Some people swear by this method, but it doesn’t work for all types of pastry, and it isn’t foolproof. It is certainly not advisable for pies with wet fillings, as these can seep through the holes and then into or under the crust itself.

A safer method is to weigh the crust down with “pie weights.” Here a sheet of baking paper or aluminum foil is placed over the pastry in your form, before being filled with small weights that hold the dough in place. This has the advantage of not only holding the dough down, but also holding the edges up.

Reusable metal or ceramic pie weights can be purchased for this purpose, or you can alternatively use dried beans or rice to fill the crust. Whichever you use, be sure to remove them towards the end of blind baking to allow the crust to brown fully, if this is your aim.

A third and quite elegant method of blind baking is to use a second, smaller pie form as your weight. This should sit on top of your paper or foil, providing a heavy and flat weight to keep your dough in place.

This method has the added advantage of allowing you to invert the two forms so that you can bake them upside down on a baking tray. While the form holds the bottom of the pastry in place, gravity works in your favor by pulling the sides of the crust down, protecting against shrinkage.

Why not purchase a set of nested pie forms that will allow you to take advantage of this ingenious technique?

To learn about additional substitutes for pie weights, check out our article discussing the various pie weight alternatives.

General advice

Whichever method of blind baking you choose to use, some general advice can help you achieve even greater results.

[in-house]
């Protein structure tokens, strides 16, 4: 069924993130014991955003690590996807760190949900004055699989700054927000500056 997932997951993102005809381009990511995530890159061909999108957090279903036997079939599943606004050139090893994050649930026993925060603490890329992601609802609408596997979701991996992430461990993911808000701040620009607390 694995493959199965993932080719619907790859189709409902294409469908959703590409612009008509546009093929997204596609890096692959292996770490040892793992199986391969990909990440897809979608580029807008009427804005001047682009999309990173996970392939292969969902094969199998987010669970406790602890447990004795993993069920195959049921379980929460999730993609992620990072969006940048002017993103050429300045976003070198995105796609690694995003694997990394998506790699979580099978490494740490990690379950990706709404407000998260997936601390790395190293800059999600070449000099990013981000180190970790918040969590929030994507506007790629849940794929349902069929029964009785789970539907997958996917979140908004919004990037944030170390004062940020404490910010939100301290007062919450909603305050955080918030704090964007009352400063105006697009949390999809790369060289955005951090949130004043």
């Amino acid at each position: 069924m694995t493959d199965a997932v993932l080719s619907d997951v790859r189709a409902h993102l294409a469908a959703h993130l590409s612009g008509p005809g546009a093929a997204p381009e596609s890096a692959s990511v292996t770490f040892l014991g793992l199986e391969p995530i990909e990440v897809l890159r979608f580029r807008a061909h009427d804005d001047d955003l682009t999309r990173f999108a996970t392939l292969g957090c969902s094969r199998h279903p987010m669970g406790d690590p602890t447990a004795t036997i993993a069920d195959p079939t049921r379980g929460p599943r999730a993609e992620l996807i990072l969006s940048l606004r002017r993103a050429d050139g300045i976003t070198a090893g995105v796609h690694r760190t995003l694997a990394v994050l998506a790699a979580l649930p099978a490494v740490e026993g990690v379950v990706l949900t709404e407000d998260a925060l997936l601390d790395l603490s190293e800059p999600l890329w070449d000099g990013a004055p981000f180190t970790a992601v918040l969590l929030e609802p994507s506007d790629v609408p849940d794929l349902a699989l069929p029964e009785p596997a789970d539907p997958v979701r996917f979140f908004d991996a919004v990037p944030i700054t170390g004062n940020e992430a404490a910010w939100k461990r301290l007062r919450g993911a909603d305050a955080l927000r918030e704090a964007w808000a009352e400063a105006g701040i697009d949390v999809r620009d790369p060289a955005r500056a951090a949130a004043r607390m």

Firstly, chilling your crust in its form before you bake it has several advantages. As well as reducing the amount of puffing, it also holds any crimps or fluting in place, and reduces the likelihood that your baking paper will stick.

If using pie weights, you may need to adjust how many you use in proportion to their weight. Steel or ceramic balls will likely be heavier than dried beans, so you may need to use several layers to compensate.

Finally, if you find that the sides of your crust are burning during blind baking, cover them with foil or use a silicone pie crust shield to protect them.

Now there’s really no excuse for not blind baking that crust – you’re one step closer to the perfect pies you’ve always dreamed of baking!

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Norma A Foose

Friday 17th of September 2021

After you blind bake and add the filling, you then put the top crust on. how do you crimp it when the bottom crust is already crisp. It does prevent the soggy bottom but then I don't know how to finish the pie. Any help would be appreciated.

Norma Foose


Saturday 12th of September 2020

Why do they call it 'blind baking'? I can't find that answer anywhere. Also, I follower your directions for blind baking my apple pie and it turned out terrific. I used parchment paper with garbanzo beans for weights. Thanks for your amazing and thorough article on blind baking. I look forward to your answer.

beth johnson

Thursday 22nd of August 2019

at what temp and for how long do you blind bake the crust???

Sarah | Baking Kneads

Tuesday 27th of August 2019

Hi, Beth!

I'm sorry this is so delayed! My anniversary was last week, and we took a short trip!

You'll want to blind bake a crust at 375 degrees. If the recipe calls for a completely pre-baked crust (such as for a no-bake pie), you can bake it for 20 minutes with the pie weights in it, and then for an additional 15-20 minutes after you take the pie weights out. You'll want to prick the bottom of the crust to prevent air bubbles before you put it in for the second amount of time. If the recipe calls for a partially baked crust or the filling doesn't require as much bake time as the crust, you'll want to do the first 20 minutes with the pie weights and then put the filling in before returning it to the oven to finish baking.

I hope that helps!!